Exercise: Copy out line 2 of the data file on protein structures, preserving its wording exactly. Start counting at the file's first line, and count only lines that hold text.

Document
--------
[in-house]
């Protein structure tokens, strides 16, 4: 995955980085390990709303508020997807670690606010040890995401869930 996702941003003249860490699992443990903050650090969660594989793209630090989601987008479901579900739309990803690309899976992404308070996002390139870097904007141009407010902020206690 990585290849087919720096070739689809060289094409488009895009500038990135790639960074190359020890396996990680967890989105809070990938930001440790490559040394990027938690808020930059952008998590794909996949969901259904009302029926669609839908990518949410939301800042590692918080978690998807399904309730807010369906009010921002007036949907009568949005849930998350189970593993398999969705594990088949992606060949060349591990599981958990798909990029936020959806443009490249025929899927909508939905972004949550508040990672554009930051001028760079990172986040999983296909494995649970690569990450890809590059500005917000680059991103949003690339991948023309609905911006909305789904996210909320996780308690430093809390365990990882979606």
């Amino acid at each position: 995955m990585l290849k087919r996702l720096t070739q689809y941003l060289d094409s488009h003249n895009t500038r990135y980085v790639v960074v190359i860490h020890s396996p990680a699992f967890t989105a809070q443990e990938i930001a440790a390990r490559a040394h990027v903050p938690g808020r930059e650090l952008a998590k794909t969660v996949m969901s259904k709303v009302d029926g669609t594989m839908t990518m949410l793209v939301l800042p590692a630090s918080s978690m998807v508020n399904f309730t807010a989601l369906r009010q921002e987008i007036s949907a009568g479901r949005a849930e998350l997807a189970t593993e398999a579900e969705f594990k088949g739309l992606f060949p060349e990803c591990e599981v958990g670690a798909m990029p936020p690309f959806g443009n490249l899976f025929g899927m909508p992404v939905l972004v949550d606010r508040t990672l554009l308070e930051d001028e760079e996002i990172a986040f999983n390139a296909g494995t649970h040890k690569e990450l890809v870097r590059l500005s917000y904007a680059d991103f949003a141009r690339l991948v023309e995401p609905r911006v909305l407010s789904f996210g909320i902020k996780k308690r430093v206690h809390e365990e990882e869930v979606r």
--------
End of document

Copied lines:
């Protein structure tokens, strides 16, 4: 995955980085390990709303508020997807670690606010040890995401869930 996702941003003249860490699992443990903050650090969660594989793209630090989601987008479901579900739309990803690309899976992404308070996002390139870097904007141009407010902020206690 990585290849087919720096070739689809060289094409488009895009500038990135790639960074190359020890396996990680967890989105809070990938930001440790490559040394990027938690808020930059952008998590794909996949969901259904009302029926669609839908990518949410939301800042590692918080978690998807399904309730807010369906009010921002007036949907009568949005849930998350189970593993398999969705594990088949992606060949060349591990599981958990798909990029936020959806443009490249025929899927909508939905972004949550508040990672554009930051001028760079990172986040999983296909494995649970690569990450890809590059500005917000680059991103949003690339991948023309609905911006909305789904996210909320996780308690430093809390365990990882979606």